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J Hepatol. 1997 Mar;26(3):517-26.

De novo and apparent de novo hepatitis B virus infection after liver transplantation.

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Centre Hépato-Biliaire, Faculté de Médecine, Université Paris Sud, France.



The aim of this study was to clarify the aetiology of apparent de novo HBV infection after liver transplantation.


Twenty out of 570 HBsAg negative patients (3.5%) became HBsAg positive after transplantation and were studied. Donor and recipient sera were retrospectively tested for HBsAg, anti-HBs, anti-HBc, and HBV DNA by PCR. Donor and recipient livers were tested for HBV DNA by PCR on paraffin-embedded tissue.


Group 1: HBV infection of donor origin (eight patients): one donor serum was HBsAg positive, three were serum HBV DNA positive, four were liver HBV DNA positive. Group 2: reactivation of latent HBV infection (eight patients) with detection of HBV DNA in pretransplant serum (seven patients) or in native liver (one patient): three were anti-HBs positive, two anti-HBc positive, and three with fulminant hepatitis had no serological HBV markers. Group 3: undetermined origin (four patients) defined by absence of HBV DNA in pretransplant donor and/or recipient sera and liver; however, acquired infection was suspected from two anti-HBs and anti-HBc positive donors. Two patients became HBsAg negative, and five HBV DNA negative. One died from HBV-cirrhosis and two were retransplanted. In the others, the last histology showed cirrhosis (three), chronic hepatitis (nine), acute hepatitis (one), and non-specific change (four patients).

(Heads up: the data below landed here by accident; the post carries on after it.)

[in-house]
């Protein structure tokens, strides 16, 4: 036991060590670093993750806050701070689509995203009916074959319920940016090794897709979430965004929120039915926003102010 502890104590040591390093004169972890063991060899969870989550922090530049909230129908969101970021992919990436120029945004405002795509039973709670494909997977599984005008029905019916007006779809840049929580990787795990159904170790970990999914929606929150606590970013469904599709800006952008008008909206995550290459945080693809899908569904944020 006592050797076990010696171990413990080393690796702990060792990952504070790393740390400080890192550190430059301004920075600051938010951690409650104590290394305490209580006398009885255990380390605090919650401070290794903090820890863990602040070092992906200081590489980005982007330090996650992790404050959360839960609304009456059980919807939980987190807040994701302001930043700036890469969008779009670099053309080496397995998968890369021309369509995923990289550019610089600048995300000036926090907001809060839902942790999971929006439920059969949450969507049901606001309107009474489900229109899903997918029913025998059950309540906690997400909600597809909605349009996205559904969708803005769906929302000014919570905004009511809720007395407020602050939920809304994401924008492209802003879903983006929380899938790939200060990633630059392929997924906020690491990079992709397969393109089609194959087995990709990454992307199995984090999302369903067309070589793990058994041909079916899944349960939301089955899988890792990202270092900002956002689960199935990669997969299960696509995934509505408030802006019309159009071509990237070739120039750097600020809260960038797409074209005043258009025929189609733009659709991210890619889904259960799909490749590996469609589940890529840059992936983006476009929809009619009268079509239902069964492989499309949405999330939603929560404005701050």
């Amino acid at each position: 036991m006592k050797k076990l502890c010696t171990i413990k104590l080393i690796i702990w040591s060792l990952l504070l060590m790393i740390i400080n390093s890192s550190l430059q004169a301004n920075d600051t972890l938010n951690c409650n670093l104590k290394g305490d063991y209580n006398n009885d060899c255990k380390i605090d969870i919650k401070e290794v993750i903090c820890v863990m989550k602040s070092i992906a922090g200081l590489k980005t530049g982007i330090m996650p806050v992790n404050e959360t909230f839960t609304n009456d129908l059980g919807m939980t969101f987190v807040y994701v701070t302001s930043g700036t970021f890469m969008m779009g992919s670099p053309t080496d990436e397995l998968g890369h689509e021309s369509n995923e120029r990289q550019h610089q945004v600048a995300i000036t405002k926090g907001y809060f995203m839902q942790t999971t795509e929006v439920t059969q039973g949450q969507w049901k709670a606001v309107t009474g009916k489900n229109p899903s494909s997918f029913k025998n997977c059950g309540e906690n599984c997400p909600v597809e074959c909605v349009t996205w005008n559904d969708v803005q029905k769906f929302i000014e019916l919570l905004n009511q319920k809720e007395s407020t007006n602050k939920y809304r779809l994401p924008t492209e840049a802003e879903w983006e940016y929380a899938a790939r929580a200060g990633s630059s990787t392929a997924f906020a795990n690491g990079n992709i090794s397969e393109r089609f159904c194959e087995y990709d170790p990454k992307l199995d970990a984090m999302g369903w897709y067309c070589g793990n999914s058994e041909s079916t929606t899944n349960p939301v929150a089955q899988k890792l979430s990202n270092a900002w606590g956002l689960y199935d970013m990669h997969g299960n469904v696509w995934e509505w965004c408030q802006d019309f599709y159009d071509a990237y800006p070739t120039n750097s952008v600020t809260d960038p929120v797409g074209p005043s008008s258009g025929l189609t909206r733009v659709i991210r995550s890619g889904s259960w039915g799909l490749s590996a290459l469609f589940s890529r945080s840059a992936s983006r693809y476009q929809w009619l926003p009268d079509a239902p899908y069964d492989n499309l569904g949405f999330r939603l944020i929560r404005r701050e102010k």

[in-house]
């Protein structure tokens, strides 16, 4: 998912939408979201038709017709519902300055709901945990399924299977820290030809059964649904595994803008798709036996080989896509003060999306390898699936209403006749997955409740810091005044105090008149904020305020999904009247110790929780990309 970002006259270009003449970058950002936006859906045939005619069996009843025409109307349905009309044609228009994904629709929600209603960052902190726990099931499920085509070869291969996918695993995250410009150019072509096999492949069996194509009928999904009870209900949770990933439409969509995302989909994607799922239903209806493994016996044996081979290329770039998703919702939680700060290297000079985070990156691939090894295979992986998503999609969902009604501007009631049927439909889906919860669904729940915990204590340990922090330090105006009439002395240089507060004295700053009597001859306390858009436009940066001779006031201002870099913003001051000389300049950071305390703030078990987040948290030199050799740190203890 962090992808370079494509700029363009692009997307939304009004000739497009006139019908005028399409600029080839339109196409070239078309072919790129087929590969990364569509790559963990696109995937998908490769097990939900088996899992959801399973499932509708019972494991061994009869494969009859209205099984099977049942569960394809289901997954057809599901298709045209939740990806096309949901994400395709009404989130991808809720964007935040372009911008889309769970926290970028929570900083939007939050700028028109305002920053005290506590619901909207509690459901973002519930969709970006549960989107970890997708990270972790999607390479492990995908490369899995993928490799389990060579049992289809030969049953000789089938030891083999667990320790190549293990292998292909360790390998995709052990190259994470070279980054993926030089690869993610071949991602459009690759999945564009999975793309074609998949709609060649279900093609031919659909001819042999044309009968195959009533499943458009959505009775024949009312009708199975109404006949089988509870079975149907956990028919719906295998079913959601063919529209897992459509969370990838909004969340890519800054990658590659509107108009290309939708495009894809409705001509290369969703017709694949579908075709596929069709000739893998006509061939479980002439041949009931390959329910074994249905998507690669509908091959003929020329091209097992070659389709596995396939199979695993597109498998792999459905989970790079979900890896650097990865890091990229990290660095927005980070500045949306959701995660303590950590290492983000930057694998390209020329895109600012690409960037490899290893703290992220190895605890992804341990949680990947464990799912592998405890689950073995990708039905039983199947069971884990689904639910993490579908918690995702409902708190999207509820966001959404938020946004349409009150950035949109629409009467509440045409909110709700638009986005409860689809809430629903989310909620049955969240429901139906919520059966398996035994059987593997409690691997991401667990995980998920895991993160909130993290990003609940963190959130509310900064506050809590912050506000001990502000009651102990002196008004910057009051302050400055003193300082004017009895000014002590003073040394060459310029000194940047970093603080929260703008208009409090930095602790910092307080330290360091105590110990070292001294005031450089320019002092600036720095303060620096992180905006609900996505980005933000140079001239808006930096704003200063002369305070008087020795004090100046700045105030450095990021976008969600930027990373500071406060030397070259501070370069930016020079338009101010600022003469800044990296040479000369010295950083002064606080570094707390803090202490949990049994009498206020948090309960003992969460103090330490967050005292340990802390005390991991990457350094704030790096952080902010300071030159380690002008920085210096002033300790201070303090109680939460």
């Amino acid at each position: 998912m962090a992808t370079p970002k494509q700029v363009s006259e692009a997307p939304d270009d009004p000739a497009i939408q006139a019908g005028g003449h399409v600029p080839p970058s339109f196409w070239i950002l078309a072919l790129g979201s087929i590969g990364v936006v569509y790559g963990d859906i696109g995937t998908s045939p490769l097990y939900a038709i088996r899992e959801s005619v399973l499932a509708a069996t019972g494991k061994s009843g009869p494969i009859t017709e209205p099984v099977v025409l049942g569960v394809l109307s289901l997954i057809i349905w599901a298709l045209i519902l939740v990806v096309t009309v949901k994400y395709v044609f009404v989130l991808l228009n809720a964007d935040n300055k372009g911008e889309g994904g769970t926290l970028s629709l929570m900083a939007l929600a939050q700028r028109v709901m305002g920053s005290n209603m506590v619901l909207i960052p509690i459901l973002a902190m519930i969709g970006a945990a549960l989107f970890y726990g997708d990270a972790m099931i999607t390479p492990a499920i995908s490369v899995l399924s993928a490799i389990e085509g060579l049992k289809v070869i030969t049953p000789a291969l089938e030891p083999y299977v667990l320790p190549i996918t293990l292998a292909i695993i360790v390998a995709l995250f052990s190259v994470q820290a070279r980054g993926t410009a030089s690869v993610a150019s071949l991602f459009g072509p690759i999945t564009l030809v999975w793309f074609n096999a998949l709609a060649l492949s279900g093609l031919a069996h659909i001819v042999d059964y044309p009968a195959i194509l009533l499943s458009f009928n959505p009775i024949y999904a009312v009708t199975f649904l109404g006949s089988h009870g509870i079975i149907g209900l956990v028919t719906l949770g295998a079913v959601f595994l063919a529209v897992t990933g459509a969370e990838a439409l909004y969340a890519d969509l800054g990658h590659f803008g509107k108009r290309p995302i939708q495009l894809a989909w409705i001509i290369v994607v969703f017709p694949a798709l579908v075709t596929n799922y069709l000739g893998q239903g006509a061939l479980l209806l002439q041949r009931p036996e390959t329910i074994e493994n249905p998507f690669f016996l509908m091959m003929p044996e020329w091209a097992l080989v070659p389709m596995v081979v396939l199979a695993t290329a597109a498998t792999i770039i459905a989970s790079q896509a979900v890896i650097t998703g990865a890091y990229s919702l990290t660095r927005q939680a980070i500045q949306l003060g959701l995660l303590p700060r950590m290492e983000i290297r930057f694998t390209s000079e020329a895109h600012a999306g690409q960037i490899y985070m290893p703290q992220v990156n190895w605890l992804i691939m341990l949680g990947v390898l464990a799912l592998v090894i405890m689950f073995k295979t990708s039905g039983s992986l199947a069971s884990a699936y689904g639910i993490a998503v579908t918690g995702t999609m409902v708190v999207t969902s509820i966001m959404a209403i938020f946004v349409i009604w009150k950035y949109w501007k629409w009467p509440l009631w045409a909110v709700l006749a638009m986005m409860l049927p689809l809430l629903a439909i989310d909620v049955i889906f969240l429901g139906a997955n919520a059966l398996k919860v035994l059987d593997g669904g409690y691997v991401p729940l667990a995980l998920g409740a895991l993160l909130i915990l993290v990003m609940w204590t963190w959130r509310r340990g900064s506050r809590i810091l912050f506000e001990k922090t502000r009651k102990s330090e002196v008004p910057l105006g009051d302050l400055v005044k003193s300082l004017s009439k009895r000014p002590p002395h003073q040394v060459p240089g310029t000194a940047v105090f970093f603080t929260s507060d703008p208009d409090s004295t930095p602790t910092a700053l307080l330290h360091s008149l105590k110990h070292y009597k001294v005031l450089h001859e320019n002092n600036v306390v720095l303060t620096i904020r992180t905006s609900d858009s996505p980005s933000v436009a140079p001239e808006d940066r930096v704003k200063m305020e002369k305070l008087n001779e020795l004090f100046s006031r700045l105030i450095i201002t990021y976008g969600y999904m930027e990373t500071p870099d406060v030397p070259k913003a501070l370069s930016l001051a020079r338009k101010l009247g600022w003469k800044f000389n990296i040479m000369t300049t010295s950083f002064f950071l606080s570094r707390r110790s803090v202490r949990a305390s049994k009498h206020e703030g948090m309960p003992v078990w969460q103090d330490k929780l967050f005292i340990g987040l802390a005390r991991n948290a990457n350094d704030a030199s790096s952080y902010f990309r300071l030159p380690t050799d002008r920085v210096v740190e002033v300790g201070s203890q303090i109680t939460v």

The prevalence of de novo HBV infection in liver transplant patients was 3.5%; the aetiology was determined in 16/20 patients: from the donor in eight, and from the recipient in eight. One should be cautious when donors or recipients are anti-HBc or both anti-HBs and anti-HBc positive.

[Indexed for MEDLINE]

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